In December 2015, world leaders are convening in Paris soon for the critical U.N. climate talks. The Letters to the Future project is collecting letters written to future generations of their own families, predicting the success or failure of the Paris talks and what came after. (The letters will be sent to targeted delegates and citizens convening at the Paris talks.)
To the grandkids of the kids in my life:
I wish I knew how this turned out for you.
Are you living in a reasonably healthy world? I don’t imagine you’re in a Utopia: I know human nature too well. But are you okay? Is there enough water, food, power, medicine? Is your daily life manageable, even joyful?
Or is it too hot, too dry, to sustain human life in any tolerable way? Is the world overrun with famines, mass migrations, epidemics, wars? Does my beautiful city of San Francisco even exist, or have the waters risen and drowned it? Are you not even reading this letter, because the world has disintegrated so badly that “reading letters from the past on the Internet” is not a priority, or even an option?
Did we fix this in time?
I think about social change activists of my day, and I often wonder if we’re all fools. If we don’t fix global warming, every other fight we’re fighting — for fair housing and voting rights, against misogyny and racism and plutocracy — will be a moot point. If we don’t fix global warming, now, today — game over.
I know that’s not fair. I know we all need to do the work that inspires us. And I know all these struggles are connected. Part of the reason I work so hard for a more rational, evidence-based world is that I want more people to acknowledge that global warming is real, and to take it seriously. But I often wonder if all of us — not just all activists, but all humans — are foolish beyond description to work on anything but global warming, with every scrap of power we have.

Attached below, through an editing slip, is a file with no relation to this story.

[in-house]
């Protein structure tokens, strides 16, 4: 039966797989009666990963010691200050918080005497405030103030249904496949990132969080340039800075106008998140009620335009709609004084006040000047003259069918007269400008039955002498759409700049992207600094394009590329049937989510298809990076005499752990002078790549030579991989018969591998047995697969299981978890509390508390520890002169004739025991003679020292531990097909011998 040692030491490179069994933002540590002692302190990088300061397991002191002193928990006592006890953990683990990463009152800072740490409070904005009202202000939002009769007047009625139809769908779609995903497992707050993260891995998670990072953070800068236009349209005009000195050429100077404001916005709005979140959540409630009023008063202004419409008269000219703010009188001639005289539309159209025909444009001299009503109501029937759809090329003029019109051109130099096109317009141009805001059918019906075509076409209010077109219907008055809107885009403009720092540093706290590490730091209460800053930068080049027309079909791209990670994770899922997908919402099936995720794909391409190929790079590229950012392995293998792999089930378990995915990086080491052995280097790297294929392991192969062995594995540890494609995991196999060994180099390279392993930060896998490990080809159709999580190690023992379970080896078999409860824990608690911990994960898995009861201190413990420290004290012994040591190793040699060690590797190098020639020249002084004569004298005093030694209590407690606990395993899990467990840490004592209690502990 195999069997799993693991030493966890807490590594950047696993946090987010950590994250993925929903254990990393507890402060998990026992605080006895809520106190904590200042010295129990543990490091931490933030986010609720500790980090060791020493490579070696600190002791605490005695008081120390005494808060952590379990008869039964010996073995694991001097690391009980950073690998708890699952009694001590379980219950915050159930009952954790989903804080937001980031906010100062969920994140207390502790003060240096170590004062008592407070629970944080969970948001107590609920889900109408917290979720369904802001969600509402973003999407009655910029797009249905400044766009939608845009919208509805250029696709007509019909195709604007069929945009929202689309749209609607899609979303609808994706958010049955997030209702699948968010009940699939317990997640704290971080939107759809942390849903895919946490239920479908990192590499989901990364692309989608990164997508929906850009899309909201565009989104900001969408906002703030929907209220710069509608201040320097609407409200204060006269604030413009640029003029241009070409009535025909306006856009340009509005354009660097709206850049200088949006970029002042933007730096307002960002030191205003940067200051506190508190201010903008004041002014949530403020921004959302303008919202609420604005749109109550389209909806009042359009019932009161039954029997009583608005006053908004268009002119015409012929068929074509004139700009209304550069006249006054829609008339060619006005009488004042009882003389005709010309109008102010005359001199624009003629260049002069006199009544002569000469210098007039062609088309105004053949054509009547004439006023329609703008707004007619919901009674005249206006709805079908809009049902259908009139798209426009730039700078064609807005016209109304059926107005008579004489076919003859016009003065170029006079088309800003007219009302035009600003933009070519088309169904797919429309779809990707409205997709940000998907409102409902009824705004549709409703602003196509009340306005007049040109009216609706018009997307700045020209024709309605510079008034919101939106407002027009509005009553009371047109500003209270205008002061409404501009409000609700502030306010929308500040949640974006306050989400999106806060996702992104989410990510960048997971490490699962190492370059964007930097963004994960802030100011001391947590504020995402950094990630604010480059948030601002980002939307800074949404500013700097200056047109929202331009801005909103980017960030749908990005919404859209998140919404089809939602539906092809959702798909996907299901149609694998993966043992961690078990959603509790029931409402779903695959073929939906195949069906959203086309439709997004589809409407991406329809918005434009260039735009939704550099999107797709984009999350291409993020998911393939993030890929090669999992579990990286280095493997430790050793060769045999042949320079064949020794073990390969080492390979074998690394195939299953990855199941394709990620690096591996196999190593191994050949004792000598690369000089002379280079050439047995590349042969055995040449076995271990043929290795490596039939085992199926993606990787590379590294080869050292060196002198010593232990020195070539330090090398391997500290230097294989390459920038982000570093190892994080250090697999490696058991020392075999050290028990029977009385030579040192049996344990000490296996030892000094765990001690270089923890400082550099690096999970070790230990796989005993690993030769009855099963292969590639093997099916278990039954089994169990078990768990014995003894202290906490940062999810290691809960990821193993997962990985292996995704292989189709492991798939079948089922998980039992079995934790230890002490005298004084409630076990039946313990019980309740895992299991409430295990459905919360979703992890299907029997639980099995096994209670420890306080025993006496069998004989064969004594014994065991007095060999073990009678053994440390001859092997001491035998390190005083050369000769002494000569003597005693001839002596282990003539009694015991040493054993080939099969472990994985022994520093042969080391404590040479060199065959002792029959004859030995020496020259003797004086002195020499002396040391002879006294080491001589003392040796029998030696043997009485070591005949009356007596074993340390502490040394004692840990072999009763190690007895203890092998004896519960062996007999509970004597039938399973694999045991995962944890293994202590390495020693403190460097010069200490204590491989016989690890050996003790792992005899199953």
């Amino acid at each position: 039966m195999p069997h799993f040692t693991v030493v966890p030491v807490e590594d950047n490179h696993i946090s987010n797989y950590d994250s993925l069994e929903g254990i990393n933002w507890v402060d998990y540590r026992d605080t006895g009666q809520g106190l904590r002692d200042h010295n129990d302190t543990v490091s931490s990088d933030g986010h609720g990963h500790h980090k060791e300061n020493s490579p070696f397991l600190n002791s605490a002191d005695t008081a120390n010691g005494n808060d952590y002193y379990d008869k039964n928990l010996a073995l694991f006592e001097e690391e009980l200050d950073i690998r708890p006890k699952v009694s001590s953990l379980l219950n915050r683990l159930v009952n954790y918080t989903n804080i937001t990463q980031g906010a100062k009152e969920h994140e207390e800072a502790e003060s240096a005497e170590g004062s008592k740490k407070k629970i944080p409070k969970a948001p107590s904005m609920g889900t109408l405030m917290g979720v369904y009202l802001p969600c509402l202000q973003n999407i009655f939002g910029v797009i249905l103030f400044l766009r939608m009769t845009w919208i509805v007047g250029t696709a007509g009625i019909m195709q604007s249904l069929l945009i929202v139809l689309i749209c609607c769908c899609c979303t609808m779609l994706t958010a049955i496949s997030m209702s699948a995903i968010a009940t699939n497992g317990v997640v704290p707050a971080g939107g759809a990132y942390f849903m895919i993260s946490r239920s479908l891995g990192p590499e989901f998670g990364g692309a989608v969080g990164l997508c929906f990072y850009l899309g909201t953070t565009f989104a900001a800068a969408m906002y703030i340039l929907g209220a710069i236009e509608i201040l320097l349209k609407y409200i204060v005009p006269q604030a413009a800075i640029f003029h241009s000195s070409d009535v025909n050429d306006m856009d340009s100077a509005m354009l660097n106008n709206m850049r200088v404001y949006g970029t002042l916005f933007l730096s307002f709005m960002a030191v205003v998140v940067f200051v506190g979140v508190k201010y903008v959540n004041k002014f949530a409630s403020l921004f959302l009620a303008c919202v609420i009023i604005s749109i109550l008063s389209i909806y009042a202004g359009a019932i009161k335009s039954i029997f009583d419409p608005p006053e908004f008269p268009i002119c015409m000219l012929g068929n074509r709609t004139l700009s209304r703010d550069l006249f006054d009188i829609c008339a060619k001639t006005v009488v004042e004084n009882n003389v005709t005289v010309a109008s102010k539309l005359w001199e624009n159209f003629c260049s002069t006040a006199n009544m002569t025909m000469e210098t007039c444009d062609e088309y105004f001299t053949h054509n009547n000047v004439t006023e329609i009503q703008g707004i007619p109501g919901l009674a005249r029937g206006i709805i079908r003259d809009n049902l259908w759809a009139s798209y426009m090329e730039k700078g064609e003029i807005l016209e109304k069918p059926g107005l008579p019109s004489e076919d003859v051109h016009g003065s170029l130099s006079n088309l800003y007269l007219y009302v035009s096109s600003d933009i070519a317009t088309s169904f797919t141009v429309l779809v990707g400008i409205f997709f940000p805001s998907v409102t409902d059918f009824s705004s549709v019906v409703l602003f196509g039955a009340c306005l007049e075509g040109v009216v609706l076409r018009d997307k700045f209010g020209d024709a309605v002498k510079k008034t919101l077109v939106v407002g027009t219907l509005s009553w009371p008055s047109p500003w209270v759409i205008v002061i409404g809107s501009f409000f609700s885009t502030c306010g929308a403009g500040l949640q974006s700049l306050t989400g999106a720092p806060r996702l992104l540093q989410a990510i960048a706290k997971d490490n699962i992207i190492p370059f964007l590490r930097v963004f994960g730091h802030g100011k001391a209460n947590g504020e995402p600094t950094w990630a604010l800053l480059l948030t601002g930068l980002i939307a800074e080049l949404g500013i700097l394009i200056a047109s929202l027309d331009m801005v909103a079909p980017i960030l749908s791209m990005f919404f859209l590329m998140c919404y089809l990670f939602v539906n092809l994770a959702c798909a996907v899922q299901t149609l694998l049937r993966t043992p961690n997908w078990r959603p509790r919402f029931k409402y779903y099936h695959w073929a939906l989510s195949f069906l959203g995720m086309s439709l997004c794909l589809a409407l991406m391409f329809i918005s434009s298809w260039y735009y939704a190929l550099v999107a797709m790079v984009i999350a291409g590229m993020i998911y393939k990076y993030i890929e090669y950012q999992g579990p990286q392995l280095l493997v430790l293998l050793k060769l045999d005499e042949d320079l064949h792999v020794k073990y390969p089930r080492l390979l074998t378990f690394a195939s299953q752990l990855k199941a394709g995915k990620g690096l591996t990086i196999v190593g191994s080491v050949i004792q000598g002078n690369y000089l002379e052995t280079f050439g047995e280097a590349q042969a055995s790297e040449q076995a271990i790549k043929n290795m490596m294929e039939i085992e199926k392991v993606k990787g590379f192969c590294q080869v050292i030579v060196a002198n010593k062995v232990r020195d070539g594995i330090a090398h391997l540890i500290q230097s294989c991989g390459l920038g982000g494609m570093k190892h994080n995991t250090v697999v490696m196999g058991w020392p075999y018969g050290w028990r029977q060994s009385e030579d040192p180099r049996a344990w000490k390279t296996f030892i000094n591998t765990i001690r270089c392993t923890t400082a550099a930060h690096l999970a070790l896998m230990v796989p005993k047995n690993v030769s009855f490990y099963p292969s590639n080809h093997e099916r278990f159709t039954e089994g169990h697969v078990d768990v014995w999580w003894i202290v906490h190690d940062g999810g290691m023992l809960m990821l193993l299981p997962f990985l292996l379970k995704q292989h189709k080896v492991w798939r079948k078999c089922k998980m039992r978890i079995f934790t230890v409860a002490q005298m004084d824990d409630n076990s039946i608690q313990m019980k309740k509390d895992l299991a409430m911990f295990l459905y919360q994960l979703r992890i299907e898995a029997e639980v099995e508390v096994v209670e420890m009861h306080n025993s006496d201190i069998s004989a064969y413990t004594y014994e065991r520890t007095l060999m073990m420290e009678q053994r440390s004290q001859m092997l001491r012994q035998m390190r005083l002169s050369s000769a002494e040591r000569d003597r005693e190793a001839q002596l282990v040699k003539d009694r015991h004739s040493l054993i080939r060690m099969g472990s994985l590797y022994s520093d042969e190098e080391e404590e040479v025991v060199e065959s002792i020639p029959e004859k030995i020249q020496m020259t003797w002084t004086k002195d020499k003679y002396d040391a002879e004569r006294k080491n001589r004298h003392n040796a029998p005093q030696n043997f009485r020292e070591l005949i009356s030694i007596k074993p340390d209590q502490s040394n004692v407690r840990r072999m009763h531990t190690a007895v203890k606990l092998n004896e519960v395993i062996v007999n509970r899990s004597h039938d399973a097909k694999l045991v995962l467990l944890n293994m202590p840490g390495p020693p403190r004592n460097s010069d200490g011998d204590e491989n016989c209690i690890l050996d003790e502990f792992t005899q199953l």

I’m an atheist and a humanist, and I have no notion that there’s another life, another world, where everything will be okay. I accept that this life is our only one, this planet the only home we have. If we don’t fix global warming, it’s game over. And I love this game. I love life. As terrible as it can be, as much as it’s filled with suffering and brutality, I love life, and humanity, and the world. So I’m working to get this right. I’m persuading as many people as I can to get this right.
I hope it’s enough.
I hope we fixed this.
I love you. I hope you’re okay.
Greta Christina is author of four books: Comforting Thoughts About Death That Have Nothing to Do with God, Coming Out Atheist: How to Do It, How to Help Each Other, and Why, Why Are You Atheists So Angry? 99 Things That Piss Off the Godless, and Bending: Dirty Kinky Stories About Pain, Power, Religion, Unicorns, & More.